Let's Talk About It: (Not So) Equal Opportunity Library AccessMay 05, 2015
Kelly Jensen posted a fantastic piece over at Book Riot yesterday that discussed why some well-intentioned initiatives to get kids reading are almost completely useless for children in poverty.
One of her major arguments was that giving children free access to e-books might sound nice on paper, but it's essentially meaningless for that one-third of the population living at or below the poverty line that doesn't go online at all. (Note: These statistics come from adult survey respondents, but I'm willing to bet that children of parents who don't go online don't have significant access to computers themselves. For more about child/teen Internet access, Jensen linked to this Guardian article.)
I almost gave myself whiplash from nodding along to Jensen's points, and it got me thinking about yet another significant segment of the population that gets screwed over when it comes to accessing library resources: the homeless.
During my senior year in college, I interned for the National Runaway Safeline, a crisis hotline for runaway and homeless youth based in Chicago. Over ten months, I spent countless hours on the phone with children and teenagers looking for a place to sleep, a place to eat, or a safe place to get out of the cold. From my training there, I know for a fact that some libraries across the country serve as Safe Places; these are locations where runaway and homeless youth can go to find support and resources, such as information about shelters and food banks. However, I don't know how many of these libraries offer resource (e.g., book/computer) access to the chronically or intermittently homeless. I'd wager the number is pretty low.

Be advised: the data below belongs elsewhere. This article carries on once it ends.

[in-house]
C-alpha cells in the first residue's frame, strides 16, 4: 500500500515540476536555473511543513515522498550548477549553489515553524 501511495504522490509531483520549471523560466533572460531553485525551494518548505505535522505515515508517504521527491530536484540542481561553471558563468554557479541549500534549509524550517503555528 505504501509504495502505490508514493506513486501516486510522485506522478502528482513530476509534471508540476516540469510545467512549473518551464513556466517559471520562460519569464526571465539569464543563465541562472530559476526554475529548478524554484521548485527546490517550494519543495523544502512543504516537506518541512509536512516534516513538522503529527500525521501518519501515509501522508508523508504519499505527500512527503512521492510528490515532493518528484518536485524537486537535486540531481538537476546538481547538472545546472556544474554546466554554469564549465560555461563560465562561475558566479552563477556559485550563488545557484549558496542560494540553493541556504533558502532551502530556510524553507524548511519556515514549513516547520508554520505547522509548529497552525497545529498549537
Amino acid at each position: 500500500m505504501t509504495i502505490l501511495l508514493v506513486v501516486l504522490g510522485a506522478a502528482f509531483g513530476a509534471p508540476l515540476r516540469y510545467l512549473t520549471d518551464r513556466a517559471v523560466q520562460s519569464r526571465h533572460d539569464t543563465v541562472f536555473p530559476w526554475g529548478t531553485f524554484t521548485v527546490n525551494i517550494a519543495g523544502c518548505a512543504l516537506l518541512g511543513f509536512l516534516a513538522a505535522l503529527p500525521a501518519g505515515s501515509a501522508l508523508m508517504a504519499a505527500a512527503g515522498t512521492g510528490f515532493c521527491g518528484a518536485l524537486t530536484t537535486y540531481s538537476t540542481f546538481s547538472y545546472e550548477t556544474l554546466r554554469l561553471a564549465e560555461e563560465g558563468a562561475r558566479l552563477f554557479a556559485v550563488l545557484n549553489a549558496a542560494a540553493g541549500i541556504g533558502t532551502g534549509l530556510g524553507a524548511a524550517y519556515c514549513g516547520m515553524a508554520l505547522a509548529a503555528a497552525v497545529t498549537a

While I couldn't find a statistic for this, I do know that every library card I've ever registered for came with a prerequisite; I had to present a piece of mail or some other document that attached my name to a permanent address. While on its face this may seem like a low hurdle to clear, it completely precludes homeless adults and children from accessing library services. (For context: On a given night in January 2013, more than 600,000 people in the United States were homeless, with nearly one-quarter of them children under 18.)
Reflecting on my time at the hotline, talking to kids who had nowhere (or nowhere safe) to sleep at night, I can damned near guarantee that at least a handful those kids would have jumped at the chance to get a library book. The American Library Association released a toolkit for how libraries can better serve homeless individuals; one of the testimonials in particular struck me as I was writing this post. When asked what he would want librarians to know about him, a homeless youth responded:
“And it’s always good to be able to have a safe space to relax and just open a book and just let the words take you. And having a place you can do that safely, without being harassed or attacked or any of that is extremely ideal, and extremely beneficial to the reader and pretty much everyone involved.” —pg. 4, Extending Our Reach: Reducing Homelessness Through Library EngagementSometimes these kids—and adults, too—want to do something besides just survive out there; libraries can make this a reality.
I know some of my readers work in libraries, and I'd be especially interested in hearing about this issue from your end. Clearly, I don't understand all the inner workings of libraries. I know why cards matter—accountability for missing materials, calculating collection utilization and other statistics, etc.—but it's also painfully clear that they can be difficult to obtain and, thus, bar some people from accessing library resources. Have you ever had to deal with this, and, if so, what did you do?
And, as always, I welcome thoughts from anyone else who'd like to weigh in!
How can we ensure equal opportunity library access?